CAD Management Forecast for 2014

11 Dec, 2013 By: Robert Green

The new year will bring new challenges; review these predictions and action items now so you can prepare before it arrives.

I've just returned from Autodesk University (AU), where I taught classes, spoke with industry leaders, and huddled with CAD managers from all over the world. Based on these conversations, as well as data I've been gathering during the latter half of the year, I can offer an informal forecast for how I think CAD managers will fare in the coming year.

I'll present my forecast one prediction at a time, in no particular order, and offer my advice in the form of action items for each. Here goes.

CAD Software Technology Makes Minimal Changes

Before I headed to AU, I had the opinion that CAD software had become relatively stagnant, with only modest improvements in core functionalities over the past year. I was hoping I'd simply missed some key information and that AU would show me what I'd been missing. However, I've returned from the annual user conference believing that CAD software is in a stable, mature state.

The changes I do see are mainly in online product offerings, reality capture, plugins, and visualization technologies. So, for those of us who spend our days using mechanical design software, architectural BIM, basic civil modeling, or 2D CAD tools, next year will look surprisingly similar to this one — the tools aren't changing much. This may mean that we won't have much user training to be concerned with in 2014; it could even be a year where we skip the upgrade unless a particular new feature justifies it.

Action item: Load the new software versions you receive, and go through the release notes to see if there are any new features that are relevant to you or your users, but be prepared to be underwhelmed. If there's nothing in the new software that speeds your work enough to justify the time you'll spend implementing it, then skip the update.

Economic Outlook Improves Slightly

For most companies and CAD managers I've talked with recently, the business environment is looking a little better. This is great news after years of flat economic performance. Of course, preparing for an upturn in business is a very different process than hunkering down for a recession, so our strategies will need to focus on getting more done as opposed to stripping our processes down to bare minimums, as we've done in recent years.

Action item: Adjust your budgets for hardware and training to account for more project activities.

More Startup Projects and Proposals

In many companies, a better business forecast often leads to more proposal activity and more project startups — both activities that put pressure on CAD managers to make sure projects are started properly.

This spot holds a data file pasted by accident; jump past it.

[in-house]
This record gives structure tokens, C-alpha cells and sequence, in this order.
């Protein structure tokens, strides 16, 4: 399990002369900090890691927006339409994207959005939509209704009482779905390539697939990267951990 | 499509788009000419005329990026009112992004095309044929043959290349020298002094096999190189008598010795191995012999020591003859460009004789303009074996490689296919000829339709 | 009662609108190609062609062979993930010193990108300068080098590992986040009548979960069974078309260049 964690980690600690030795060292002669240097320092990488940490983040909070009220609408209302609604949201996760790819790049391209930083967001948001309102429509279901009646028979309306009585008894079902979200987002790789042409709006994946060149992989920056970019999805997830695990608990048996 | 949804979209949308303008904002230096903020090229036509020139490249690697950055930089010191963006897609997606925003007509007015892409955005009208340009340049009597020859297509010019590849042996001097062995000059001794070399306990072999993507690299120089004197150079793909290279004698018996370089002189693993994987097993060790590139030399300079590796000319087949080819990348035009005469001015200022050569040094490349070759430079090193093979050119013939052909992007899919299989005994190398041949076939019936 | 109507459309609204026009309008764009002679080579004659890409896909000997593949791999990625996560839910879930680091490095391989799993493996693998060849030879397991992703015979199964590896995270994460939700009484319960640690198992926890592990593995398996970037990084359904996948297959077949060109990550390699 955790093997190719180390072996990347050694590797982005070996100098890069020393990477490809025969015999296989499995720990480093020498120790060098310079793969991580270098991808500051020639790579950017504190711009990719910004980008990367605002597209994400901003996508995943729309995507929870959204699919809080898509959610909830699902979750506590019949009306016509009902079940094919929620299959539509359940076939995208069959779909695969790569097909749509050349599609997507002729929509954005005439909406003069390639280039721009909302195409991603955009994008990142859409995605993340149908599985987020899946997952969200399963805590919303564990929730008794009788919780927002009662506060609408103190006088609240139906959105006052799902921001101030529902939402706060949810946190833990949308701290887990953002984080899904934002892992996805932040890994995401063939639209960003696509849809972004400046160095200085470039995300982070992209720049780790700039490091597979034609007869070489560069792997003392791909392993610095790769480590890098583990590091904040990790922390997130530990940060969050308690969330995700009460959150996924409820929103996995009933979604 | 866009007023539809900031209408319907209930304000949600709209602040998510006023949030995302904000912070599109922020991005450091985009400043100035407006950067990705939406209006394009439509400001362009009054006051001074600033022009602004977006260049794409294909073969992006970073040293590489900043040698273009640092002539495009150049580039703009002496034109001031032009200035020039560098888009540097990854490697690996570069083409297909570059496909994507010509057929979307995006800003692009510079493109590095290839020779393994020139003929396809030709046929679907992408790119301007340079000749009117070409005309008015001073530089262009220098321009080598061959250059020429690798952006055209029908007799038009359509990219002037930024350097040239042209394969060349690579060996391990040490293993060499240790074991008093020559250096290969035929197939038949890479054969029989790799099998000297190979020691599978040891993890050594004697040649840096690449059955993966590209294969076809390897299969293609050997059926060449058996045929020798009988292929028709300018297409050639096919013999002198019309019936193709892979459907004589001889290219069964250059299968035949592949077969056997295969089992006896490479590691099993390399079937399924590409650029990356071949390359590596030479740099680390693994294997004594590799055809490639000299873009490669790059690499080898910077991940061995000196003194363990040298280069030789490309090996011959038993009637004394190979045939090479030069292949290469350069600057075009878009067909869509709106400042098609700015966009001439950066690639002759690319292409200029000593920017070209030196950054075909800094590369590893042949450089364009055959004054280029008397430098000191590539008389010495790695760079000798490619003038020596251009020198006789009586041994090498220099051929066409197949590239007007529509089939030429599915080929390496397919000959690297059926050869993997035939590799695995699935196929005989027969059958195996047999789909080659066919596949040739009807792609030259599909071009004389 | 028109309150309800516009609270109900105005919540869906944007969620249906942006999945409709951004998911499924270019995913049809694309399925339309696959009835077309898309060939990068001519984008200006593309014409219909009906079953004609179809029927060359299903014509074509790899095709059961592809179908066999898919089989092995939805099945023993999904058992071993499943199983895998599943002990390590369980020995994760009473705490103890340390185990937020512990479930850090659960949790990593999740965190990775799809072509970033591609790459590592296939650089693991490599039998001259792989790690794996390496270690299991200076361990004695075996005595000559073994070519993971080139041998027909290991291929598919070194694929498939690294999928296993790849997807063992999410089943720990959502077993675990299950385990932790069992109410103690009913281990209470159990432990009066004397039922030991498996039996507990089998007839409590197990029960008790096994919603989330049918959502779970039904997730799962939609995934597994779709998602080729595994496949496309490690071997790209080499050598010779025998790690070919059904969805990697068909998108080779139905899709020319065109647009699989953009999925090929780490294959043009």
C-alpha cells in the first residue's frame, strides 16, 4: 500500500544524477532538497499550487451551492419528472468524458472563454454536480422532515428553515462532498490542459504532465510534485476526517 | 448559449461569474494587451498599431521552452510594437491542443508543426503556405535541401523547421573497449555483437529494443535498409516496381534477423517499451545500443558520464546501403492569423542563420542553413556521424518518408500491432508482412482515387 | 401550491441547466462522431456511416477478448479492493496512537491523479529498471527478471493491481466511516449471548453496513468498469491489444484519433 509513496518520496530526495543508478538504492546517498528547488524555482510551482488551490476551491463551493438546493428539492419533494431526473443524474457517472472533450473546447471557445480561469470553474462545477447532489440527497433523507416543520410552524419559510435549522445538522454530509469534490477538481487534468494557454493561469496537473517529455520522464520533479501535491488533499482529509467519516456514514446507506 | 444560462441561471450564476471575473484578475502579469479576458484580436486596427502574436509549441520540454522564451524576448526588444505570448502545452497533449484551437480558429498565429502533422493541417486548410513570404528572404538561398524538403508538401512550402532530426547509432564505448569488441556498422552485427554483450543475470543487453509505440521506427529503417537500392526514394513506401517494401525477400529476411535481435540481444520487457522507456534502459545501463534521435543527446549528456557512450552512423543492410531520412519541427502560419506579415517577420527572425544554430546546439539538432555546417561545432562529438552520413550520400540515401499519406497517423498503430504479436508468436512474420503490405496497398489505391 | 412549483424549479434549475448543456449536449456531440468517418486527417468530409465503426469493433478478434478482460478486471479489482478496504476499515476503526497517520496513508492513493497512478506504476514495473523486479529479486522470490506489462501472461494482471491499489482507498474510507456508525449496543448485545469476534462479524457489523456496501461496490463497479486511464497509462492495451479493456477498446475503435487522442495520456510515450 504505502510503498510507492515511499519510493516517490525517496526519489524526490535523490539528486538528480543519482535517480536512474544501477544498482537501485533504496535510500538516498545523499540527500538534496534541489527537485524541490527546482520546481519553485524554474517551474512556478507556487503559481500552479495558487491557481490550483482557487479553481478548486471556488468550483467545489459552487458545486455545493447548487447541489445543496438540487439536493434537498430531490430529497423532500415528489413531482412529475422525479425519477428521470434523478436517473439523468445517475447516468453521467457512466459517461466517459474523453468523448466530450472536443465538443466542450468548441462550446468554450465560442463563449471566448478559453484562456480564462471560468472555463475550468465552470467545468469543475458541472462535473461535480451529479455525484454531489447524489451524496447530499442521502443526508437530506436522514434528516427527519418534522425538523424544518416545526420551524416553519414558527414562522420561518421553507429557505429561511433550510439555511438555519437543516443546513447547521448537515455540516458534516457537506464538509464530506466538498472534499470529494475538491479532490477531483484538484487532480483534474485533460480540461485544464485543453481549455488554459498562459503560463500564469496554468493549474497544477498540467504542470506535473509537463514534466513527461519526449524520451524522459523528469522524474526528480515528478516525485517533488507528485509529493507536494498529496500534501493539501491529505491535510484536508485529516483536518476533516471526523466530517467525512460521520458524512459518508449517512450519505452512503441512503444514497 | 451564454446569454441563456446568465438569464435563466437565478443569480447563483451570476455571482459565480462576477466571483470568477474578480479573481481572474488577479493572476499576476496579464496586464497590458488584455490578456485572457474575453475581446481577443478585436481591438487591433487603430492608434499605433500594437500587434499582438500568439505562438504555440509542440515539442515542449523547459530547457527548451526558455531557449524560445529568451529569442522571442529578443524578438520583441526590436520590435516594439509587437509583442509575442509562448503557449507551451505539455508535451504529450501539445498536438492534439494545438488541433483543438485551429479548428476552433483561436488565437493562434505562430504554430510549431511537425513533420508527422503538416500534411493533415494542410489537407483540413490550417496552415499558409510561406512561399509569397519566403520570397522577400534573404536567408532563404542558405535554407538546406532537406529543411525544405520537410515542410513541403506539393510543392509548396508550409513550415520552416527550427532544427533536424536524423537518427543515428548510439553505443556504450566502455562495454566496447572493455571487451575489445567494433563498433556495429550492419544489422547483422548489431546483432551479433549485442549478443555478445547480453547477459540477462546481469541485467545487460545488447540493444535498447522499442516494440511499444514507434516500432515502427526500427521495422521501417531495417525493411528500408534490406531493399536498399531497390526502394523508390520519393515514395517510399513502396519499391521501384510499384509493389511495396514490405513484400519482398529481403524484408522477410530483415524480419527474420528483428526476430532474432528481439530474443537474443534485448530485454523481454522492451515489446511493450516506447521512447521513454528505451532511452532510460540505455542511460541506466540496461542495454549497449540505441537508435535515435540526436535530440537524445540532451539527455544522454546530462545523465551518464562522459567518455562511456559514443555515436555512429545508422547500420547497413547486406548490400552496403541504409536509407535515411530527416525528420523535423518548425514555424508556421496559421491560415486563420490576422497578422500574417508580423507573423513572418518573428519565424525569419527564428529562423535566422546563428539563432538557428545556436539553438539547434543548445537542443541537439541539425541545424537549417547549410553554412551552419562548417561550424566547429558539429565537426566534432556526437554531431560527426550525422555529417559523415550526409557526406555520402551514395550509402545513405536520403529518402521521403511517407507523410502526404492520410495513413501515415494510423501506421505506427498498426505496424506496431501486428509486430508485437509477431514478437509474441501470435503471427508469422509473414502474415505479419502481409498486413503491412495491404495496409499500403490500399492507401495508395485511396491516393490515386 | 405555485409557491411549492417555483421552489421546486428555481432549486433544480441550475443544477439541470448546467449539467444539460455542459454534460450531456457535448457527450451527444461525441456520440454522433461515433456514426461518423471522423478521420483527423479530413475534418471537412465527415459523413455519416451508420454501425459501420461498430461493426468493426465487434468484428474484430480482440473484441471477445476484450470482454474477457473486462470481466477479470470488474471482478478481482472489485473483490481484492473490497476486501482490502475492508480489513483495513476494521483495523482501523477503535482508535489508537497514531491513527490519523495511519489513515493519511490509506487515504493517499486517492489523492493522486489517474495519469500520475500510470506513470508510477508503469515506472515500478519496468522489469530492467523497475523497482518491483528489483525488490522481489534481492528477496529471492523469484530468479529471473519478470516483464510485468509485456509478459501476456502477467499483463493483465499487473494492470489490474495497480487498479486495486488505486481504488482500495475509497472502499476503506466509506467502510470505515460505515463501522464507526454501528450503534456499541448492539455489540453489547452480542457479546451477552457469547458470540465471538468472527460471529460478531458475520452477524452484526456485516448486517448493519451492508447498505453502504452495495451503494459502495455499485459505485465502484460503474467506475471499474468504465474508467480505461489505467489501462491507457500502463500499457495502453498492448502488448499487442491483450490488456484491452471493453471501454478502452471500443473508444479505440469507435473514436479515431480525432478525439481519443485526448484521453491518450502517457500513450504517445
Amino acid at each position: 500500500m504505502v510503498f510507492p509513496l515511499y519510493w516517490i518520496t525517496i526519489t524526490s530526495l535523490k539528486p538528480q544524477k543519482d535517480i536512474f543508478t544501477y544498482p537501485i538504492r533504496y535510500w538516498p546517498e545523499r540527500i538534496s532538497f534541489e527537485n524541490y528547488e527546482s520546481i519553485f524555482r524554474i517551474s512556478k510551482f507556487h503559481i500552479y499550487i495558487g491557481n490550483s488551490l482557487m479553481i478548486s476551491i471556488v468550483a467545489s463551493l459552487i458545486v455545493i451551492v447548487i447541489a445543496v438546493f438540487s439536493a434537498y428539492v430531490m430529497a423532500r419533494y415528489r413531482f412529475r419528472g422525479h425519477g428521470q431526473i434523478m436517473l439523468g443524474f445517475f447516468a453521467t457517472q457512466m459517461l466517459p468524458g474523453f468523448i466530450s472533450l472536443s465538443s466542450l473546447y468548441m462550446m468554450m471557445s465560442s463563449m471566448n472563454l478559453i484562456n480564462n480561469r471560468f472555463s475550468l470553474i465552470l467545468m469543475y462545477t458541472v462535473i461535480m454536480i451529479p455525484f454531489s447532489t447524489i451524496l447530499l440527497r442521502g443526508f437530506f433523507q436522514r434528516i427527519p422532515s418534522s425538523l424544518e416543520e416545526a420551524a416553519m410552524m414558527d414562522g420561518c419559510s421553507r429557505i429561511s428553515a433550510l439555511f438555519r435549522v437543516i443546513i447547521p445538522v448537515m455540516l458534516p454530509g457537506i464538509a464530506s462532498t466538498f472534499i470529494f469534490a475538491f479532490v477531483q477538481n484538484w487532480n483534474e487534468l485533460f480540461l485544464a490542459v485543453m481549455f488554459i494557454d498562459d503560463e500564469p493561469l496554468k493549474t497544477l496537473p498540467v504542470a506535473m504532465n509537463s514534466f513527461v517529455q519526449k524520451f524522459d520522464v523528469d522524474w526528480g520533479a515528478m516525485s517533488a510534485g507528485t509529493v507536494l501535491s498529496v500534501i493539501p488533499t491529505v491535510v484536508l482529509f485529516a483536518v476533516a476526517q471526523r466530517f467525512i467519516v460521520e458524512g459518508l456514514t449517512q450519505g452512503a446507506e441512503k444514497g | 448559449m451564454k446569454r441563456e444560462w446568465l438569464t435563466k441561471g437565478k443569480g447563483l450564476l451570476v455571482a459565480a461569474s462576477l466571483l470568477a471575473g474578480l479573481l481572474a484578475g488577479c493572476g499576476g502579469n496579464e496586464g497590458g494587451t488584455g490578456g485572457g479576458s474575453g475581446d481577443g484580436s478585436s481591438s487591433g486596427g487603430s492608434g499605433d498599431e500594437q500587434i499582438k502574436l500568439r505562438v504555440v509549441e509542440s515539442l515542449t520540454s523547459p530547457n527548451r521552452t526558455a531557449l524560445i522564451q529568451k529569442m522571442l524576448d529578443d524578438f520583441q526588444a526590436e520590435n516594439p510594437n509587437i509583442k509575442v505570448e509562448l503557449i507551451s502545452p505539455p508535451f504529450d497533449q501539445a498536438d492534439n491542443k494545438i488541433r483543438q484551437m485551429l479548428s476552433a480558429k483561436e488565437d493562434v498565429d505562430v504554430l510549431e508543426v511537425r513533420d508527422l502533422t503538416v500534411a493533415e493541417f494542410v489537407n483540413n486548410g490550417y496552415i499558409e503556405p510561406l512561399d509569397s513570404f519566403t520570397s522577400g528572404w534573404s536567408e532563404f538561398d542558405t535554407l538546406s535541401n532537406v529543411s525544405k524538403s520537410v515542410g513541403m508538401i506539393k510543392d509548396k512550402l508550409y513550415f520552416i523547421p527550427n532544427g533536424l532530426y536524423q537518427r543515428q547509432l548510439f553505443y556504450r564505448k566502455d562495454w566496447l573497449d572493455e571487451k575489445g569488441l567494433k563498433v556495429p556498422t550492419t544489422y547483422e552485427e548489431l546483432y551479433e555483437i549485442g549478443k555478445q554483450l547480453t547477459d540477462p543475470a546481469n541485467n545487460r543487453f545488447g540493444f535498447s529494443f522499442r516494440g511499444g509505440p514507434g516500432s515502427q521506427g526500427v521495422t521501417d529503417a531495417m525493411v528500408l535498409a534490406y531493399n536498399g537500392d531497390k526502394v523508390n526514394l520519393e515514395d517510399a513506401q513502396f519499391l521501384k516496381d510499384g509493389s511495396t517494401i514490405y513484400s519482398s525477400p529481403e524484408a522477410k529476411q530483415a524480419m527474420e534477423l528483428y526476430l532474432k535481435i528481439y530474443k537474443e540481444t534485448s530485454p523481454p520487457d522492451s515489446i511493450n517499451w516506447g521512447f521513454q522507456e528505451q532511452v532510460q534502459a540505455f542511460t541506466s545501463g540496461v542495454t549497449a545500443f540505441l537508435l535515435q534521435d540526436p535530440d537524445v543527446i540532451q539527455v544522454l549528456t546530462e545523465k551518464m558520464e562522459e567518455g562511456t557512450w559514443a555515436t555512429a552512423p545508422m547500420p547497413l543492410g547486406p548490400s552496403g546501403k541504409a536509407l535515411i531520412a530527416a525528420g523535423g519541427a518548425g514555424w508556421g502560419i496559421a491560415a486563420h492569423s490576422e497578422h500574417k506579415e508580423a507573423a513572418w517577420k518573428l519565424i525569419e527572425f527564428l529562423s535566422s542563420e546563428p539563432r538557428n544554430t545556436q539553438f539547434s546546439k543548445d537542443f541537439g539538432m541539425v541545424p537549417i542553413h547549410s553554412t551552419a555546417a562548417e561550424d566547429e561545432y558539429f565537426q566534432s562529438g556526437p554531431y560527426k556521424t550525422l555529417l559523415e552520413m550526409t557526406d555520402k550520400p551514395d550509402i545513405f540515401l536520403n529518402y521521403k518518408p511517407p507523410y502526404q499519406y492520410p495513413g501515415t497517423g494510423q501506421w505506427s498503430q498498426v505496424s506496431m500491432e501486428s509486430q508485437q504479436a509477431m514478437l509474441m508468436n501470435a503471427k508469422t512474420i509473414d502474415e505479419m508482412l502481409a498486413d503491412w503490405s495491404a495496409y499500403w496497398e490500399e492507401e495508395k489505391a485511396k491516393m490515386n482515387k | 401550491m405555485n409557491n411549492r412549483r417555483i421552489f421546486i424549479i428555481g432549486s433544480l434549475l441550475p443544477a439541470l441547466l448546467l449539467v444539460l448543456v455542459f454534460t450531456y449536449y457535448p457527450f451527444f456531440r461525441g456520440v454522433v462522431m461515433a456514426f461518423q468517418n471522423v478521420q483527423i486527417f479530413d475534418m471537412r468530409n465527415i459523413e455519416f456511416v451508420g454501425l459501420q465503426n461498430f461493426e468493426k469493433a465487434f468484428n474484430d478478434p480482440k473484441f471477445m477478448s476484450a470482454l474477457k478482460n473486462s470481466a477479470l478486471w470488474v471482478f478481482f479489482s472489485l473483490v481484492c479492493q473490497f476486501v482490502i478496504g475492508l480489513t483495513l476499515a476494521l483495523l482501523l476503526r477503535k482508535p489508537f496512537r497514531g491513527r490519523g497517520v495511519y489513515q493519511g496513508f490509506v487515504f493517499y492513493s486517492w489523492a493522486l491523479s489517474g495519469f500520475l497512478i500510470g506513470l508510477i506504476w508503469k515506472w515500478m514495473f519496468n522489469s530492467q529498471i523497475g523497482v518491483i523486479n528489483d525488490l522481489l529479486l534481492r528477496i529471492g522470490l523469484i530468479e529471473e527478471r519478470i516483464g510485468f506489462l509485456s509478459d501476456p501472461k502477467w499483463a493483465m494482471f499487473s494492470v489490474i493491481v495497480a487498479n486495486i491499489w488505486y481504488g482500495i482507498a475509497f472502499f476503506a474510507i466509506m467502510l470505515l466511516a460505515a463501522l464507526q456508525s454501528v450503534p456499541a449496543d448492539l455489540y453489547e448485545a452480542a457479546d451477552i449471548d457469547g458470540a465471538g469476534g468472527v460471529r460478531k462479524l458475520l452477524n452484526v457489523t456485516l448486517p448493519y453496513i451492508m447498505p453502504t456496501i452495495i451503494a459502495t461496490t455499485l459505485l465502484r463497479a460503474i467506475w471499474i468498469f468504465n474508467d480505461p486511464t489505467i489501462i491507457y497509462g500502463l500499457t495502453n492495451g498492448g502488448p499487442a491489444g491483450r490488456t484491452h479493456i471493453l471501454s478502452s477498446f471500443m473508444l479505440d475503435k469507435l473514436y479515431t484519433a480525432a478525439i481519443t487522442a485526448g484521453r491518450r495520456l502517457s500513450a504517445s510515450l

The temptation for senior management will be to rejoice that new opportunities are forthcoming and take an attitude of "Just get the proposal done," without thinking through how to execute the project. However, CAD managers know that a project that starts out in disarray tends to continue that way.

Action items: By all means, rejoice in new opportunity, but be the voice of reason who says, “Let's make sure we do this right!” I recommend going directly to project management teams with a positive message about getting new projects up and running quickly, accurately, and on time from the get-go by stressing kickoff coordination, standards training, and best practices for project execution.

Head Counts Stay Low

Just because business gets better doesn't mean your company wants to hire new people. In fact, they want to tackle that increased project load with the same staff you have now! The fact of the matter is, hiring people is expensive, and becoming more so as taxes, benefits, health care, office leasing, and other expenses keep going up.

Many senior management staffs believe that new technologies give them the ability to pump out more work than in the past, and they are — at least in theory — correct in that perception. However, just because you have new technology doesn't mean you're using that technology to your maximum advantage.

Action items: First, be keenly aware that the drive to get more done with the same staff is coming your way. Second, go to your management and tell them that getting more done per person means everybody has to work more efficiently via more standards and leaner practices. Make sure your message specifies that "We can get more done with the same staff — as long as we work smarter.” Otherwise, you'll be working more hours with the same old methods.

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About the Author: Robert Green

Robert Green

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